Demystifier: An ED Original where we take a complex topic but the content is written in such a way that it is knowledgeable and easy to comprehend at the same time.
Being a nation that has always depended on farmers, India has always looked to improve their situation because they are the backbone of this nation.
The Union Government passed three bills recently, namely “The Farmers (Empowerment and Protection) Agreement on Price Assurance and Farm Services Bill, 2020”, “The Farmers’ Produce Trade and Commerce (Promotion and Facilitation) Bill, 2020”, and “The Essential Commodities Bill, 2020” in September 2020.
What Do These Bills Entail?
The Empowerment and Protection Bill
This bill sets up provisions for a framework for contractual farming, wherein the farmer and the buyer can negotiate an agreement before production.
The Promotion and Facilitation Bill
The Farmers’ Produce Trade and Commerce Bill, or Promotion and Facilitation Bill as it is called allows the farmers to sell their produce outside the Agricultural Produce Market Committee (APMC) regulated markets. The APMCs are government-controlled marketing yards which facilitate trade of crop and other produce. This way, farmers have more choices on who they want to sell to.
The Essential Commodities Bill
The main purpose of this bill is to remove commodities like cereals, pulses, oilseeds, onion and potatoes from the list of essential commodities.
It will do away with the imposition of stock holding limits on such items except under “extraordinary circumstances” like war or famine. Stock limits may be imposed on agricultural produce only if there is a steep price rise.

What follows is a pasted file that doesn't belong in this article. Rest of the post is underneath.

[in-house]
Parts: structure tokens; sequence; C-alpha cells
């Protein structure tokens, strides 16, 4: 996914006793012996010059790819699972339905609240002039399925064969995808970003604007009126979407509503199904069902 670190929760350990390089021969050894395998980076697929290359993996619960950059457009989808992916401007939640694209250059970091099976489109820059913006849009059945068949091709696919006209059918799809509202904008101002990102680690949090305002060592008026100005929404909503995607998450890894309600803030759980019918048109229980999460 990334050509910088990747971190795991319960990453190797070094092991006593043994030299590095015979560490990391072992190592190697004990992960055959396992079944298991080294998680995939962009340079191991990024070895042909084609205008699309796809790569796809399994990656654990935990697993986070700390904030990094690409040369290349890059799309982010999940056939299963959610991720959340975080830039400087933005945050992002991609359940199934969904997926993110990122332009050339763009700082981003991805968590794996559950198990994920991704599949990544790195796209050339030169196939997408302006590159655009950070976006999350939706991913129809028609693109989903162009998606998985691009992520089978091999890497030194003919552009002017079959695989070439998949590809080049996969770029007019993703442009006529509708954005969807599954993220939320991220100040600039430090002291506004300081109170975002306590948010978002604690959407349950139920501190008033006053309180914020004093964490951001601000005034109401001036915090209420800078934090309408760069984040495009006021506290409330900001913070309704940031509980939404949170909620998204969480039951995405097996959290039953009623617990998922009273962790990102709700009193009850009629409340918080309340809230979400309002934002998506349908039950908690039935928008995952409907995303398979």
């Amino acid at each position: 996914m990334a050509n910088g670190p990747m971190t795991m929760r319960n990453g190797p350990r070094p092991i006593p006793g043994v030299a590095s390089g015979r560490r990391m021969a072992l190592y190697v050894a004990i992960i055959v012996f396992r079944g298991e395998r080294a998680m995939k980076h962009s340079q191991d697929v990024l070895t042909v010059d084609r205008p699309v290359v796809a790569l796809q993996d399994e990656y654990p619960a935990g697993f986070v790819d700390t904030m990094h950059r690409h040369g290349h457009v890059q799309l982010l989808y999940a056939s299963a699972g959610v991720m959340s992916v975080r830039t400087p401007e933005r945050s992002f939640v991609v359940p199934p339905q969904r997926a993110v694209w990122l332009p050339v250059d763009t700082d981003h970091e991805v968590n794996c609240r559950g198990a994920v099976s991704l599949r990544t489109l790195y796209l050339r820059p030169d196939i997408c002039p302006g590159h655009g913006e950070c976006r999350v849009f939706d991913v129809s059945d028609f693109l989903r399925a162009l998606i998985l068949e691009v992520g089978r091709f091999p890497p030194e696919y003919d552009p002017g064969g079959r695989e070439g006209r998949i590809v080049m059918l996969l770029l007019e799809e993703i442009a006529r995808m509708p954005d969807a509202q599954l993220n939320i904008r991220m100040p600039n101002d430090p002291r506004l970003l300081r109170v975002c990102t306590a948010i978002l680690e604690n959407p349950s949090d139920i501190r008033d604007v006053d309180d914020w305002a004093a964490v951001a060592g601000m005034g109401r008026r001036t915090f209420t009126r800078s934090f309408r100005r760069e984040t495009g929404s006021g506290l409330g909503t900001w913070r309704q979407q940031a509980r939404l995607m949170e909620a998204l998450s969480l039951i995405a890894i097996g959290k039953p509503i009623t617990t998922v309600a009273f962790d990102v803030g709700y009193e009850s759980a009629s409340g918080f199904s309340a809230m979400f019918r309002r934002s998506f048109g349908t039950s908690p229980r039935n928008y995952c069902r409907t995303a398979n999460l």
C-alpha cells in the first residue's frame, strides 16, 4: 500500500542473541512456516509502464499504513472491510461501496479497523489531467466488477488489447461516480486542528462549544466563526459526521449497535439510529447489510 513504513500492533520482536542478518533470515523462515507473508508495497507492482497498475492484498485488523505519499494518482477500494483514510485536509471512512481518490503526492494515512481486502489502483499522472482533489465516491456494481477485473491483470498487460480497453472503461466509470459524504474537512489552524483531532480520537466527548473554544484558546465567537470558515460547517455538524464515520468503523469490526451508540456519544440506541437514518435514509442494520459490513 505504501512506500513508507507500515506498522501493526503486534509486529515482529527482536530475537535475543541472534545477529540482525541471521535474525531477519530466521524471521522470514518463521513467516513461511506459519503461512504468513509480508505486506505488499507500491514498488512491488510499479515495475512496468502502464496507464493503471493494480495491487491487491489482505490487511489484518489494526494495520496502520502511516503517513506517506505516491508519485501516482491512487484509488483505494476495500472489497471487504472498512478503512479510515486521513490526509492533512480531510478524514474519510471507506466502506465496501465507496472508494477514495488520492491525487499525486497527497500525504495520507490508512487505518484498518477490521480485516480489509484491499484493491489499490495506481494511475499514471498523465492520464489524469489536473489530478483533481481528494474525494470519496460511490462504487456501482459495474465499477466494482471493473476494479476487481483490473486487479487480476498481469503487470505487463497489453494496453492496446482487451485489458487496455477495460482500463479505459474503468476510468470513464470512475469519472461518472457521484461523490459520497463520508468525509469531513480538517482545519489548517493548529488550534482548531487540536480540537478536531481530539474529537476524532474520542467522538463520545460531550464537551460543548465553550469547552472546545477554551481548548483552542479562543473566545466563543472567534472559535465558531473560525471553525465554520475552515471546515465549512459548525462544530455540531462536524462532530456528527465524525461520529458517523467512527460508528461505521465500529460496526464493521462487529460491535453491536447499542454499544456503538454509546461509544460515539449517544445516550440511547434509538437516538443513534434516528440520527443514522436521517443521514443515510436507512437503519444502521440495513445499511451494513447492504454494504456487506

Why Are The Farmers Protesting?
Almost 86% of India’s farmers are small scale sustenance farmers who own less than two hectares (five acres) of land each.
So, there lies an innate feeling of fear that they do not hold enough power in the equation to negotiate with corporations for the price to attain decent standards of living.
Furthermore, these laws do not make it mandatory to have a written contract. As a result, there will be next to no legal document to prove a violation of the contract and the aggrieved farmers will have no legal course of action to take.
The farmers are of the opinion that the Minimum Support Price (MSP) will be repealed. This is a legitimate concern as the government levies a tax for rural development, and the privatization of the market will lead to two markets: one with tax and the other without.
The consumer may then move to the taxless market, thereby jeopardizing the current MSP system. The workaround to this would be a clause stating that the prices would be equal to the MSP at a minimum.
Lastly, the farmers feel like they have been cheated because the exporters and traders will hoard seasonal harvest produce and sell it later when the prices hike. This will lead to the undermining of food security as the government will not have any information about the stocks available.
What is the Government’s Stance?
The Prime Minister and his Cabinet Ministers, particularly the Home Minister, the Agriculture Minister, and the Trade and Commerce Minister, have attempted to reassure the farmers that the government has no plans to end either the government procurement system or the MSP policy.
Punjab Chief Minister Amarinder Singh has appealed to Home Minister Amit Shah to resolve this impasse that the farmers and the Centre are at so as to not jeopardize the security and economy of the state.
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This post is tagged under: Agriculture Bill, agro-based economy, Amit Shah, Farmers’ protest, Government Policy, modi stand on farmers bills, protests in India, punjab, riots in delhi